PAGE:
Foundations of Logical Thought
CS 301k

Dr. Mary Eberlein
Department of Computer Science
The University of Texas at Austin

Who Am I?

    • Undergrad: math major at Univ of South Alabama
    • Math grad school: MS, Univ of Illinois, Champaign-Urbana
    • CS grad school: PhD, University of Tennessee

  • Family
    • Married with two children, two dogs and a cat

  • Professional
    • Taught at Tennessee Technological University for a year after graduation from the other UT
    • Worked at small software engineering company in Knoxville for several years
    • Lecturer at UT-Austin since 2000

How to Succeed in CS 313k

"I would like to offer some advice about how you can best learn [this subject]. You will learn the most by actively working exercises. I suggest that you solve as manyas you possibly can. After working the exercises your instructor has assigned, I encourage you to solve additional exercises..."
-- Kenneth H. Rosen, in foreword of his textbook Discrete Mathematics and Its Applications

"The key question to keep asking is: Are you spending your time on the right things? Because time is all you have."

-- Randy Pausch, The Last Lecture

  • Do the exercises, rework the examples and take your own notes
    • You cannot learn to write proofs and understand sets and relations by just listening in class and reading the text!
    • Don't just look at the exercises - do them.
    • You learn by doing.
  • Ask for help:
    •  instructor, TAs, proctor
    • other students (not on homework assignments!)
  • Re-work in-class examples on your own.
    • Experiment. Try a different proof technique and see what happens.
  • Come to Class. Pay Attention. Participate.
  • Study regularly - most will need to invest at least 6-10 hours a week outside of class.
  • Do the reading assignments. 
  • Start homework assignments early - most of your learning comes from working on the homework and other exercises.
  • Do the practice problems. Complete your discussion assignment before your discussion section meeting.
  • Get to know your classmates. Talk to them about the course material and study with them.
  • Come to office hours.

CS 301k: A First Theory Course for CS Majors
What Do We Cover?

  •  Problem-solving and thinking abstractly
  •  Fundamentals for computer science theory
    • Mathematical proof techniques
      • direct proof
      • indirect proof
      • proof by contradiction
      • existence proof
      • mathematical induction
    • Propositional and predicate logic
    • Sets
    • Relations
    • Functions

CS 301k Prerequisites

  • I assume that you are comfortable with mathematical definitions like those you have seen in calculus (e.g., limit of a function) and mathematical basics (e.g., factoring, definition of factorial, rules of exponentiation)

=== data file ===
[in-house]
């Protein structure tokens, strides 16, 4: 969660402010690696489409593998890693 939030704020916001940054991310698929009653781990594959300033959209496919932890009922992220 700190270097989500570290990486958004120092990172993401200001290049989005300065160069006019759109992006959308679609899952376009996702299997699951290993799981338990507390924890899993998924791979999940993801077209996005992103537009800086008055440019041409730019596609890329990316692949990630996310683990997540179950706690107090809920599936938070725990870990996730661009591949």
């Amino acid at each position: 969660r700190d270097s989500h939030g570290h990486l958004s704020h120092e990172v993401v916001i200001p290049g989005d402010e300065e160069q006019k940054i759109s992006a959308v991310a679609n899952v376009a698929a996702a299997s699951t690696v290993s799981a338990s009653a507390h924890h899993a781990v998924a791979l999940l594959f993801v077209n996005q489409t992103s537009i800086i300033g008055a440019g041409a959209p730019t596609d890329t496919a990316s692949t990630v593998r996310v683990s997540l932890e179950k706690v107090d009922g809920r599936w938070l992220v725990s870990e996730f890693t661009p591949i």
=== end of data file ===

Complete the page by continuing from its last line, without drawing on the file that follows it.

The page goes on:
• I assume that you have NEVER written a proof

Course Materials and Procedures

  • This is very important!
  • If this is your first semester or year in college, you may be surprised at how much responsibility is placed on you for knowing what to do in a class.
  • Read the information on the course webpage and the syllabus  carefully, so that you know what is expected in this class.

  • website
    • most class materials are on website: class schedule, assignments, study materials, link to discussion board
  • schedule
    • schedule of class topics
    • reading assignments
    • links to in-class slides
    • discussion meeting assignments
  • syllabus
    • very important
    • like a contract between instructor and students
    • class policies
  • textbook
    • required
    • reading assignments and practice problems
  • lecture
    • MWF with instructor
    • Introduce topics, examples, Q&A
    • NO laptops or phones out during lecture
  • discussion section
    • with teaching assistant on Thursdays
    • Q&A on assignments
    • practice problems
    • quizzes very likely
  • discussion board
    • piazza
    • post questions about class procedures and material
    • answer classmates' questions
    • announcements from me
    • NO homework solutions or partial solutions are allowed on board
    • NO discussion assignment solutions on the board
  • homework assignments
    • homework assignments posted on the course webpage
    • typically an assignment is due every week
    • done individually
    • homework assignments must be done alone
      • Sharing solutions is cheating --> F in course
    • graded by TA or proctor
    • scores posted on blackboard
  • discussion assignments
    • discussion assignments are due at the beginning of your Thursday discussion section
    • sometimes collected and graded as a take-home quiz
  • exams
    • two midterms and a final exam
    • study materials and old exams posted on class webpage
    • scores posted on blackboard